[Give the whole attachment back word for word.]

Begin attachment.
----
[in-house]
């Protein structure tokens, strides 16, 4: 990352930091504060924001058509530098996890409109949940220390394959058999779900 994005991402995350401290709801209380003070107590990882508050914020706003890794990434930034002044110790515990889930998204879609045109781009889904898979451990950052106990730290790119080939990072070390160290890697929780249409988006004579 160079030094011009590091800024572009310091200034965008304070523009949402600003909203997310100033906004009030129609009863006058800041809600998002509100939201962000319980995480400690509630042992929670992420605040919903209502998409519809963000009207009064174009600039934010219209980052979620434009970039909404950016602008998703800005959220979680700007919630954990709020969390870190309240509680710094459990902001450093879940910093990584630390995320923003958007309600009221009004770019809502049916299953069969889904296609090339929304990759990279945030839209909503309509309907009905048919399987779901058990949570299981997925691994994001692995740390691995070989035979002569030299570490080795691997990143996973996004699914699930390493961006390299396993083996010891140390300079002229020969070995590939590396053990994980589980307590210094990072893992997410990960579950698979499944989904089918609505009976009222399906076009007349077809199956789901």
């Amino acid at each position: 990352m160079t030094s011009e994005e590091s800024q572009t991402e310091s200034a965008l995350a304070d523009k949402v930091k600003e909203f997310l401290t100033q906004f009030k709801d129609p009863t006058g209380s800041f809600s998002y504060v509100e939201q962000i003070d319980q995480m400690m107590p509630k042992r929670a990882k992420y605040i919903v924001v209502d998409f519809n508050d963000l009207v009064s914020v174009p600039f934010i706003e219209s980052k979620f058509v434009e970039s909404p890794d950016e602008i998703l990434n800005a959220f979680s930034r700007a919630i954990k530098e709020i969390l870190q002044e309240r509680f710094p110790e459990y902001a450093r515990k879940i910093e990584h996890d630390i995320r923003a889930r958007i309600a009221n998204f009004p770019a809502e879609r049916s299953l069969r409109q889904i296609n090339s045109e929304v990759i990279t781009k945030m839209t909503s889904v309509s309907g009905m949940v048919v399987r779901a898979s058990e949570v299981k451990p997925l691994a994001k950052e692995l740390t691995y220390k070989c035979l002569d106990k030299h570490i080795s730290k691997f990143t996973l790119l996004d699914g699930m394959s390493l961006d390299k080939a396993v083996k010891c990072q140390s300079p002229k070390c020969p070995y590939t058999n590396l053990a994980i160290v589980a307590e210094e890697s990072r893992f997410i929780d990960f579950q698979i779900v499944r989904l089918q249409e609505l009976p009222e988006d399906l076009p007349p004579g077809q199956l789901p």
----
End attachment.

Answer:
[in-house]
């Protein structure tokens, strides 16, 4: 990352930091504060924001058509530098996890409109949940220390394959058999779900 994005991402995350401290709801209380003070107590990882508050914020706003890794990434930034002044110790515990889930998204879609045109781009889904898979451990950052106990730290790119080939990072070390160290890697929780249409988006004579 160079030094011009590091800024572009310091200034965008304070523009949402600003909203997310100033906004009030129609009863006058800041809600998002509100939201962000319980995480400690509630042992929670992420605040919903209502998409519809963000009207009064174009600039934010219209980052979620434009970039909404950016602008998703800005959220979680700007919630954990709020969390870190309240509680710094459990902001450093879940910093990584630390995320923003958007309600009221009004770019809502049916299953069969889904296609090339929304990759990279945030839209909503309509309907009905048919399987779901058990949570299981997925691994994001692995740390691995070989035979002569030299570490080795691997990143996973996004699914699930390493961006390299396993083996010891140390300079002229020969070995590939590396053990994980589980307590210094990072893992997410990960579950698979499944989904089918609505009976009222399906076009007349077809199956789901």
């Amino acid at each position: 990352m160079t030094s011009e994005e590091s800024q572009t991402e310091s200034a965008l995350a304070d523009k949402v930091k600003e909203f997310l401290t100033q906004f009030k709801d129609p009863t006058g209380s800041f809600s998002y504060v509100e939201q962000i003070d319980q995480m400690m107590p509630k042992r929670a990882k992420y605040i919903v924001v209502d998409f519809n508050d963000l009207v009064s914020v174009p600039f934010i706003e219209s980052k979620f058509v434009e970039s909404p890794d950016e602008i998703l990434n800005a959220f979680s930034r700007a919630i954990k530098e709020i969390l870190q002044e309240r509680f710094p110790e459990y902001a450093r515990k879940i910093e990584h996890d630390i995320r923003a889930r958007i309600a009221n998204f009004p770019a809502e879609r049916s299953l069969r409109q889904i296609n090339s045109e929304v990759i990279t781009k945030m839209t909503s889904v309509s309907g009905m949940v048919v399987r779901a898979s058990e949570v299981k451990p997925l691994a994001k950052e692995l740390t691995y220390k070989c035979l002569d106990k030299h570490i080795s730290k691997f990143t996973l790119l996004d699914g699930m394959s390493l961006d390299k080939a396993v083996k010891c990072q140390s300079p002229k070390c020969p070995y590939t058999n590396l053990a994980i160290v589980a307590e210094e890697s990072r893992f997410i929780d990960f579950q698979i779900v499944r989904l089918q249409e609505l009976p009222e988006d399906l076009p007349p004579g077809q199956l789901p």